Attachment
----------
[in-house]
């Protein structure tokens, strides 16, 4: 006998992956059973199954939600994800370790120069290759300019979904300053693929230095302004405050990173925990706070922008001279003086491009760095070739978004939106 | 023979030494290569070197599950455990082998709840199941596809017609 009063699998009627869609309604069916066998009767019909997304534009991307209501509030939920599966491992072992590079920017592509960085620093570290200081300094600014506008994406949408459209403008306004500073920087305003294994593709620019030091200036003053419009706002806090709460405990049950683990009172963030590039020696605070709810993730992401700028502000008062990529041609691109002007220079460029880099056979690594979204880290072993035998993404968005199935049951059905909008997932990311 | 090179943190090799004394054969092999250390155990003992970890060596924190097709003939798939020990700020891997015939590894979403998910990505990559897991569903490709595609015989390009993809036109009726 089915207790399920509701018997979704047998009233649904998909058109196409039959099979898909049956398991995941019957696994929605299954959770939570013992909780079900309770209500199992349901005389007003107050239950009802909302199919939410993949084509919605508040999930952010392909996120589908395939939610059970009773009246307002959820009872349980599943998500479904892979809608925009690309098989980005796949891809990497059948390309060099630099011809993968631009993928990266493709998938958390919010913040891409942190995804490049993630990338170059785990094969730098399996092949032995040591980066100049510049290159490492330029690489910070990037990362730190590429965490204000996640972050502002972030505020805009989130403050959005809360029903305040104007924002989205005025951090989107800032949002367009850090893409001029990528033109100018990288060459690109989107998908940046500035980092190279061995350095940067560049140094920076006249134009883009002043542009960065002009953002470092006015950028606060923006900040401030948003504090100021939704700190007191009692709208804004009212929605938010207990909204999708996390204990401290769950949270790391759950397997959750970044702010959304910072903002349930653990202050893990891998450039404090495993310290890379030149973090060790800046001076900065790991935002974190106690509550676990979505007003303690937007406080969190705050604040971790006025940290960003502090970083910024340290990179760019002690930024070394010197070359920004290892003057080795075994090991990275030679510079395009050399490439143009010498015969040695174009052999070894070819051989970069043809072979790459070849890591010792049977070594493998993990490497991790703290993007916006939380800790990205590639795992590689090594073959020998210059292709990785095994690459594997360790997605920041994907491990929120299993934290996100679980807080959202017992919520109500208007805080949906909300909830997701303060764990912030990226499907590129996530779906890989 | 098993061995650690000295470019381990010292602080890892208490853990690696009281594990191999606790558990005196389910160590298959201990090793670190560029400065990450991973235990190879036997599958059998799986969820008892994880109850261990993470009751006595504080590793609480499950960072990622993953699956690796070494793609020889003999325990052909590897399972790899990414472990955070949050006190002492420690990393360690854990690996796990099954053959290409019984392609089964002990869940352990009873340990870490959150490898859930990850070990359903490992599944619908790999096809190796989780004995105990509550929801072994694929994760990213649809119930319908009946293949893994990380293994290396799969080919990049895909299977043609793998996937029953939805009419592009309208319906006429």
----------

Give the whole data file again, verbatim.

[in-house]
């Protein structure tokens, strides 16, 4: 006998992956059973199954939600994800370790120069290759300019979904300053693929230095302004405050990173925990706070922008001279003086491009760095070739978004939106 | 023979030494290569070197599950455990082998709840199941596809017609 009063699998009627869609309604069916066998009767019909997304534009991307209501509030939920599966491992072992590079920017592509960085620093570290200081300094600014506008994406949408459209403008306004500073920087305003294994593709620019030091200036003053419009706002806090709460405990049950683990009172963030590039020696605070709810993730992401700028502000008062990529041609691109002007220079460029880099056979690594979204880290072993035998993404968005199935049951059905909008997932990311 | 090179943190090799004394054969092999250390155990003992970890060596924190097709003939798939020990700020891997015939590894979403998910990505990559897991569903490709595609015989390009993809036109009726 089915207790399920509701018997979704047998009233649904998909058109196409039959099979898909049956398991995941019957696994929605299954959770939570013992909780079900309770209500199992349901005389007003107050239950009802909302199919939410993949084509919605508040999930952010392909996120589908395939939610059970009773009246307002959820009872349980599943998500479904892979809608925009690309098989980005796949891809990497059948390309060099630099011809993968631009993928990266493709998938958390919010913040891409942190995804490049993630990338170059785990094969730098399996092949032995040591980066100049510049290159490492330029690489910070990037990362730190590429965490204000996640972050502002972030505020805009989130403050959005809360029903305040104007924002989205005025951090989107800032949002367009850090893409001029990528033109100018990288060459690109989107998908940046500035980092190279061995350095940067560049140094920076006249134009883009002043542009960065002009953002470092006015950028606060923006900040401030948003504090100021939704700190007191009692709208804004009212929605938010207990909204999708996390204990401290769950949270790391759950397997959750970044702010959304910072903002349930653990202050893990891998450039404090495993310290890379030149973090060790800046001076900065790991935002974190106690509550676990979505007003303690937007406080969190705050604040971790006025940290960003502090970083910024340290990179760019002690930024070394010197070359920004290892003057080795075994090991990275030679510079395009050399490439143009010498015969040695174009052999070894070819051989970069043809072979790459070849890591010792049977070594493998993990490497991790703290993007916006939380800790990205590639795992590689090594073959020998210059292709990785095994690459594997360790997605920041994907491990929120299993934290996100679980807080959202017992919520109500208007805080949906909300909830997701303060764990912030990226499907590129996530779906890989 | 098993061995650690000295470019381990010292602080890892208490853990690696009281594990191999606790558990005196389910160590298959201990090793670190560029400065990450991973235990190879036997599958059998799986969820008892994880109850261990993470009751006595504080590793609480499950960072990622993953699956690796070494793609020889003999325990052909590897399972790899990414472990955070949050006190002492420690990393360690854990690996796990099954053959290409019984392609089964002990869940352990009873340990870490959150490898859930990850070990359903490992599944619908790999096809190796989780004995105990509550929801072994694929994760990213649809119930319908009946293949893994990380293994290396799969080919990049895909299977043609793998996937029953939805009419592009309208319906006429």